The Fateful 15: My 15 Favorite Films of 2015

Boy, 2015 was quite a year; both personally and movie-wise.

I found myself gravitating more and more to smaller, simpler films this year. Not out of some misplaced cry against “the system” or big-budget spectacles (I saw and enjoyed my fair share of those this year); nor is it because I have some higher palette when it comes to the movies I favor. This was simply a great year for movies that gave us simple stories as opposed to complex, universe-building mega-franchises.

I don’t really want to go over plots here so I’ll leave that to the trailers I’ve also included. I’m not even planning on going into great detail either (I’m currently suffering from an undisclosed sickness -coughDepressioncough- and trying to get this done quickly) so my apologies for the broadness of my praise…just now I loved all of the movies on this list and recommend you see them all now…like right now…stop reading this….GET OUT OF HERE.

As I am writing this, I have yet to see the following critically acclaimed films:

Carol, The Revenant, Son of Saul, Brooklyn, The Tribe, Victoria, The Diary of a Teenage Girl, Anomalisa, Spotlight and many, many, MANY more.

Mad Max: Fury Road

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Not often do I see a movie that I am almost immediately willing to call an instant classic.

Fury Road stands shoulder to shoulder with the best action movie ever made, including AliensDie Hard and The Raid: Redemption and it is without a doubt my favorite film of 2015.

George Miller has spearheaded a film that, by all rights, shouldn’t even exist given the size of its budget and its lengthy (and tumultuous) production. After all this is a movie that has had almost as many false starts as Stephen King’s Dark Tower adaptation and The Hobbit. Hell, I remember first hearing about it as far back as 2003, right around when I first started perusing the internet for movie news. Well given THIS is the movie we got, the wait was well worth it.

No other film spoke the visual language of cinema better this year than Fury Road. Each and every aspect is completely perfect; pacing, tone, score, acting, editing, the list goes on and on. You can get into thematic aspects about how this movie is feminist, but

As Miller intended, you could watch this film with no dialogue at all, and still get a completely insane and glorious experience.  I hate to hype a film up so much but this was one for the ages and I don’t care who knows it. Like Ron Burgundy, I want to declare my love from on top of a mountain…flutes playing and trombones and flowers and garlands of fresh herbs…AND YOU WON’T BE INVITED.

This is the cream of the crop for 2015, people. Witness it. 

Click here for my full review.

Ex Machina 

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The best Twilight Zone episode never written.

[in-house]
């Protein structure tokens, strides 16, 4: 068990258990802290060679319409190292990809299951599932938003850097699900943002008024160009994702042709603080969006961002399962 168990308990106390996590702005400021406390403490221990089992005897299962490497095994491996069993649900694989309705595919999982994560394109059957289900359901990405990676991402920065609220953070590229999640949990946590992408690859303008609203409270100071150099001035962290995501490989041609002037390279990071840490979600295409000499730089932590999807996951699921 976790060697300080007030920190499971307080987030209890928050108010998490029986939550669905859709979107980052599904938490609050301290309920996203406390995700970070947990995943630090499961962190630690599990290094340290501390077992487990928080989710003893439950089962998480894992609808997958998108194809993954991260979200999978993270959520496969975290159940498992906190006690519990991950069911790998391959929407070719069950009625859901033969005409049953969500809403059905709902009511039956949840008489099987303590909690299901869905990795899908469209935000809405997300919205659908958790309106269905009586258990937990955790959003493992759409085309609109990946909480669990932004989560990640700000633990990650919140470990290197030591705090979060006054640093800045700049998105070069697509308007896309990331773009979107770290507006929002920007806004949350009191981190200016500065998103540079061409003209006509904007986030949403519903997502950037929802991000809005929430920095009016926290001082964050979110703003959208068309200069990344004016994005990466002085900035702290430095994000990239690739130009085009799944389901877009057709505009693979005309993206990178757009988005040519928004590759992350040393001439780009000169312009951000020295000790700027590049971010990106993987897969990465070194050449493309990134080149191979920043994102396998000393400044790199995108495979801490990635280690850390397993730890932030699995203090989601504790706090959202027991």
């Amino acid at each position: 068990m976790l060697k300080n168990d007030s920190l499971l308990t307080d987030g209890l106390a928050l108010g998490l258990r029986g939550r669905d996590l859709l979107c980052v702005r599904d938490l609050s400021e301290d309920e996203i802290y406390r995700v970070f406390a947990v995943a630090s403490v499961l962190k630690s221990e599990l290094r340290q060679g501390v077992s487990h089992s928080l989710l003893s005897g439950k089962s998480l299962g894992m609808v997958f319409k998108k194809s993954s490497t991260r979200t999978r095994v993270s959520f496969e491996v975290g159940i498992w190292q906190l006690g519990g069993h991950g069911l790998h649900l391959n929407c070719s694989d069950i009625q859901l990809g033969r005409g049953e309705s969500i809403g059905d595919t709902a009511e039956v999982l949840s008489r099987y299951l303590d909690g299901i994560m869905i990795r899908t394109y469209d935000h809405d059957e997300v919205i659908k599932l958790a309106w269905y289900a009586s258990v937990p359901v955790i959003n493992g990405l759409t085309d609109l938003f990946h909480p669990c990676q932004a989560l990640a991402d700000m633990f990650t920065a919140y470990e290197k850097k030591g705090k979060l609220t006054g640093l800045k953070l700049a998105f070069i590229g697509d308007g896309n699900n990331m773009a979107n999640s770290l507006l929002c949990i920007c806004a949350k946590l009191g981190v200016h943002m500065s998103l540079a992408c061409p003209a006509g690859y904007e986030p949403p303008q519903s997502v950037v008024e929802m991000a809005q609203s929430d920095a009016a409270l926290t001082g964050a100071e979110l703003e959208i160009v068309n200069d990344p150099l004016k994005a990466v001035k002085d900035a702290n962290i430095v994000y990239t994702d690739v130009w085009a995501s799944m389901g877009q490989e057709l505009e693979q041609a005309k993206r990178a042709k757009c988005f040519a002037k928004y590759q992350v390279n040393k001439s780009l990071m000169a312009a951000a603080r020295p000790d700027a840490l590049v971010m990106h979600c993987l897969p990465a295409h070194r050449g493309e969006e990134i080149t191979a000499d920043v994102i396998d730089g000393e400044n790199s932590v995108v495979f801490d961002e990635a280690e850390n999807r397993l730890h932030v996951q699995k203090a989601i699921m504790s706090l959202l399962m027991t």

I’m a fan of almost any movie that could also function as a play and this is one that borders on theatric more than almost any other this year, with the exception being a certain film by a certain Quentin Tarantino that I will get to shortly. Ex Machina primarily consists of three major players (all three leads, Domhall Gleeson, Alicia Vikander and Oscar Issac, have all had a PHENOMENAL year) with two minor recurring roles. If this were a just world, all three would be up for Oscars for their work here. Oscar Issac for the sheer power of his dance moves alone.

Ex Machina isn’t about whether Ava is good or evil. Writer/director Alex Garland is more concerned with whether she/it can even grasp what those concepts are. More importantly, he wants you to fall to her/its spell and in doing so what we consider human, both literally and as an idea.

It’s a movie that gives you new treats, thoughts and revelations with each viewing. Every time I see it, I leave with different feelings which speaks well for its longevity.

What We Do in the Shadows

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Hands down the best comedy of 2015 in a year with a surprisingly weak turnout for comedies, What We Do in the Shadows is part parody, part homage. Like Shaun of the Dead did for zombie films over 10 years ago, Shadows manages to take all of the troupes, cliches, imagery and what-have-you from decades worth of vampire movies, subverts them to hilarious effect but the genuine love for the genre can be felt in every home run of a joke this film makes in its all too short (but ultimately perfect) 90-minute runtime.

This is probably the movie I saw most this year. There’s just so many jokes, both upfront and in the background, that it demands multiple viewings. Being a comedy, I can’t really say why its as funny as it is. Just take my word for it…or don’t, I guess. My opinion matters very little, but this is still a funny movie so go see it…please?

Inside Out